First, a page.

- Energy East put at $11.3 billion with larger Atlantic terminal
- Green groups concerned about threats to Bay of Fundy wildlife
TransCanada Corp., which saw its $8 billion Keystone XL pipeline rejected last month, plans to spend an extra $2.6 billion to make changes to another proposed conduit for oil-sands output.
Energy East, designed to carry Alberta crude across six Canadian provinces to the Atlantic Coast, is now forecast to cost C$15.7 billion ($11.3 billion), up from a previous estimate of C$12 billion, the Calgary-based company said Thursday in a statement. TransCanada amended its application with the National Energy Board to reflect adjustments after consulting with thousands of people, the company said.
The largest change driving the cost increase was an expansion of a marine export terminal in Saint John, New Brunswick, after the company scrapped plans for a second facility in the province of Quebec.
“This amended filing has been shaped by direct, on-the-ground input from Canadians across the country,” Russ Girling, TransCanada’s chief executive officer, said in the statement.
Energy East is the largest of TransCanada’s more than $35 billion of planned pipeline and power projects. The company is facing growing opposition to oil lines that has delayed Energy East and contributed to the backlash against Keystone XL, which would have shipped oil-sands crude to U.S. refineries. President Barack Obama denied Keystone XL because he said it would compromise U.S. leadership on battling climate change.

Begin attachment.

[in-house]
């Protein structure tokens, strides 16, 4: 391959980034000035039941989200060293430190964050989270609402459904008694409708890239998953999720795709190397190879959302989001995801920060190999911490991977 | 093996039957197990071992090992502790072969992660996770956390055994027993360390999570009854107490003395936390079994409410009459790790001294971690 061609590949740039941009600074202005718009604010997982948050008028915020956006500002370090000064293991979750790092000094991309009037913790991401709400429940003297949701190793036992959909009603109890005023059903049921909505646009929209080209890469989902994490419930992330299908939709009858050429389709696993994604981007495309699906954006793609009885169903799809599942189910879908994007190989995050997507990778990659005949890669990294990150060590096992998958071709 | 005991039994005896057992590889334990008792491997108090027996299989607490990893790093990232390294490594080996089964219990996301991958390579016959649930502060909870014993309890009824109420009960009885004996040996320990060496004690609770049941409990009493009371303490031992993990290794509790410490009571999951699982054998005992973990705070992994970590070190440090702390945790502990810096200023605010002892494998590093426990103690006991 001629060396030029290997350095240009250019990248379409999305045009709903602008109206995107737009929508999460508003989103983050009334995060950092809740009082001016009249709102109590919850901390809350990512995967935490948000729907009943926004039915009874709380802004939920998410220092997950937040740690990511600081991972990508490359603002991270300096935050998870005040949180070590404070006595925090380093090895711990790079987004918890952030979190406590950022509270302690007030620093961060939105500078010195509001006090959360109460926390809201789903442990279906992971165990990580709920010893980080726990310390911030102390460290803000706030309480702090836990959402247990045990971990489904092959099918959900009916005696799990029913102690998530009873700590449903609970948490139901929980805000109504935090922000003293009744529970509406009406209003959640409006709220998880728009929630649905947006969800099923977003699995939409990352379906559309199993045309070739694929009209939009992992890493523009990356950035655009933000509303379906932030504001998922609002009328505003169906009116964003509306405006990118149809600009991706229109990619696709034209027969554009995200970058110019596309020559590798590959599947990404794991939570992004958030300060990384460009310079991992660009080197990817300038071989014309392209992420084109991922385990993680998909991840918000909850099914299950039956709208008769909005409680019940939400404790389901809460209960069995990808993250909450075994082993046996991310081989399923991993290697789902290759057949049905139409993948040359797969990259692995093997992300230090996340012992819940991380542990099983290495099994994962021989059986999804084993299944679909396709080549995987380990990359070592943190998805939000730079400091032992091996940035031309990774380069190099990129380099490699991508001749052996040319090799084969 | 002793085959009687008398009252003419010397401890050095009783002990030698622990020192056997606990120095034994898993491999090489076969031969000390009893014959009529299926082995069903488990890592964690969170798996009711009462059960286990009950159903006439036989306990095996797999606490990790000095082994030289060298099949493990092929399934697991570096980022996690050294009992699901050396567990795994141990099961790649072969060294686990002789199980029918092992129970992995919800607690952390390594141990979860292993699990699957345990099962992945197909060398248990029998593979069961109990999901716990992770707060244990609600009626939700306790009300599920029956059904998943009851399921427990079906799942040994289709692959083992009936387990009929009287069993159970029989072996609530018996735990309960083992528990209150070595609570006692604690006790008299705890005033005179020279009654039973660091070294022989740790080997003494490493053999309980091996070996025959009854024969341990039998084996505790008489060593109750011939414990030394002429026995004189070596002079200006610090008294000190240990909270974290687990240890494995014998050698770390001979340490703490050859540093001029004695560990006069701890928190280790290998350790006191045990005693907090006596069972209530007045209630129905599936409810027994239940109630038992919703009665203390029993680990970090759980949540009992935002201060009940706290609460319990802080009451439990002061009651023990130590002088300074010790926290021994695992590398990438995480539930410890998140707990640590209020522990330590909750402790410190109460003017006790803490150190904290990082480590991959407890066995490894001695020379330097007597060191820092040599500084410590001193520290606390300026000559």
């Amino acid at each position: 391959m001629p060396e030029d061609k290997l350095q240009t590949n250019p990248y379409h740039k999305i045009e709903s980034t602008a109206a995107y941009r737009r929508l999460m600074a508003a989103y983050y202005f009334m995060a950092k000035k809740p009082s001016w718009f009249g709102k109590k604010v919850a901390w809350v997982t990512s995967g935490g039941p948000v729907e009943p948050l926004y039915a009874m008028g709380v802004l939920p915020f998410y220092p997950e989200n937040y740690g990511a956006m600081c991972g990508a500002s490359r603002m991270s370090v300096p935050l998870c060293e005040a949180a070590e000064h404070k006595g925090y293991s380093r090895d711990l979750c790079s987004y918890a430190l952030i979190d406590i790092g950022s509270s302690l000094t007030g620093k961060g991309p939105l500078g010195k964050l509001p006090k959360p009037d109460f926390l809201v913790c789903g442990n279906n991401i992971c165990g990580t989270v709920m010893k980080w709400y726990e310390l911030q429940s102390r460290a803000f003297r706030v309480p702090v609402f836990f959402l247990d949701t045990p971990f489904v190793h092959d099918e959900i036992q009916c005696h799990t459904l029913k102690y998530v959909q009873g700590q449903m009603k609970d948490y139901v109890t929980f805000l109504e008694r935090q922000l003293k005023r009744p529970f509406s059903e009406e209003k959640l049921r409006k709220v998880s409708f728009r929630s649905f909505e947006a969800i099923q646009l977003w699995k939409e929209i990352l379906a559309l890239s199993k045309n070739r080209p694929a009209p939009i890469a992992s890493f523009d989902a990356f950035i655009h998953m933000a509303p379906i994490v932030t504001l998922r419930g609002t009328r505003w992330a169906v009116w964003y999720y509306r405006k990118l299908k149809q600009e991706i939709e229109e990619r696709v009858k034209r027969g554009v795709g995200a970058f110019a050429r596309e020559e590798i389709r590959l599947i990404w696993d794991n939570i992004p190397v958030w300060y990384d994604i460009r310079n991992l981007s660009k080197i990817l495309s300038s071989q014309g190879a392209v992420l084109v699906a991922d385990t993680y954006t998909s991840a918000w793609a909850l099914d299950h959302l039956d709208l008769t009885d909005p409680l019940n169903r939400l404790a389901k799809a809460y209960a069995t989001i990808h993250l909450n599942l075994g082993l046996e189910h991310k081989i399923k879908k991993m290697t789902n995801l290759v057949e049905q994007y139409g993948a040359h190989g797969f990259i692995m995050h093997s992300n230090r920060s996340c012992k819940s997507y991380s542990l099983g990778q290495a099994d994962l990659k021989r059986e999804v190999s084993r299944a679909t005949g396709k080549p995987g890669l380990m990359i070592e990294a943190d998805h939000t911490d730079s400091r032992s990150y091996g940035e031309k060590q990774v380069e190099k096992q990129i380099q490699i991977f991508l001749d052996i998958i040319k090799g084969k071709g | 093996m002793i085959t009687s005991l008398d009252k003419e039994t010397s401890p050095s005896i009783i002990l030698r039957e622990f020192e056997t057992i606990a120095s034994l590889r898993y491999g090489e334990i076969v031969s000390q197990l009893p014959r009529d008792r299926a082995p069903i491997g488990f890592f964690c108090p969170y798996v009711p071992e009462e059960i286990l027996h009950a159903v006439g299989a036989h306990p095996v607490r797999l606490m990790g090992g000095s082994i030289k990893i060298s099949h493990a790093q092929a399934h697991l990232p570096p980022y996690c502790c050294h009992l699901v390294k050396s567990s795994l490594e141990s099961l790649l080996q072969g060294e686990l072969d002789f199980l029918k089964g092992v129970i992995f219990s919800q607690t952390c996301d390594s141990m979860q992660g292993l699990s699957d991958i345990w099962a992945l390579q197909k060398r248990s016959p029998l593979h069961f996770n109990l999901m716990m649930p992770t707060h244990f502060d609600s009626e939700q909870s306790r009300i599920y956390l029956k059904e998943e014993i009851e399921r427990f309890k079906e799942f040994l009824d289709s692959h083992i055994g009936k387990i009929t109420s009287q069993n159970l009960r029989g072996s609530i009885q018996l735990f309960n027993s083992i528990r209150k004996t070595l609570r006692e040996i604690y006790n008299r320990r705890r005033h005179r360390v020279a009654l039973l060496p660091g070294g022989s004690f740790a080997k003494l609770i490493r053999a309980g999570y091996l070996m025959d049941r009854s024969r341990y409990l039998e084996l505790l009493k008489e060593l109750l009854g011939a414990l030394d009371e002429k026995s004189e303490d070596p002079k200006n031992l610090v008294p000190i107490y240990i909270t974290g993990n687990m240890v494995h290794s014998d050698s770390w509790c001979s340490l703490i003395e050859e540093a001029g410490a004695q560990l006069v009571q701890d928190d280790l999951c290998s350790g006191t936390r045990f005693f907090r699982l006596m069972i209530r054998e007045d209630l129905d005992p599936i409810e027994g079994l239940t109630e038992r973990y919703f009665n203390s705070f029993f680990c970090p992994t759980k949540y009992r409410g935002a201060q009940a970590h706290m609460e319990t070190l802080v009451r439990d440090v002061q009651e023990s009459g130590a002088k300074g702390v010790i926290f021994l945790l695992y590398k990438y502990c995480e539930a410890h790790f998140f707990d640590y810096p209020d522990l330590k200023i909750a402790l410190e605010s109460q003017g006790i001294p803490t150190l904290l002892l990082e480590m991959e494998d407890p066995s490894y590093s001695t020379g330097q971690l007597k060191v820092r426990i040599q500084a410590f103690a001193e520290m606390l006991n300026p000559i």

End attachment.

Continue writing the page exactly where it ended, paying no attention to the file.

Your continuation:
TransCanada earlier this year canceled plans for the Quebec terminal over concerns it would have threatened endangered Beluga whales in the St. Lawrence River. The revised plan would see more of the oil flow to Saint John and into tankers that would cross the Bay of Fundy, drawing fresh criticism from environmental organizations over potential effects on other wildlife, including the endangered North Atlantic right whale.
“TransCanada’s new application puts much of the burden of what would be North America’s longest oil pipeline on New Brunswick, Nova Scotia and Maine,” Matthew Abbott, a conservation director with the Conservation Council of New Brunswick, said in an e-mailed statement.
The export terminal would have storage of about 13 million barrels in the new plan, up from about 7.6 million previously, according to TransCanada. The redesign would lead to about 281 more ships a year visiting Saint John, which currently sees about 900, the company said.
“We’ve carried out impact assessments and have arrived at the conclusion that that additional traffic does not represent a material threat to wildlife species in the Bay of Fundy,” said Tim Duboyce, a TransCanada spokesman. While there will be more storage, the footprint of the facility won’t be bigger and the tanks will be sealed to prevent odors, he said.
The amended plan includes some of almost 700 route changes TransCanada is planning to the original project design, according to the company. Energy East, which would carry as much as 1.1 million barrels a day to refineries in Eastern Canada and customers outside the country, is targeted to start up in 2020.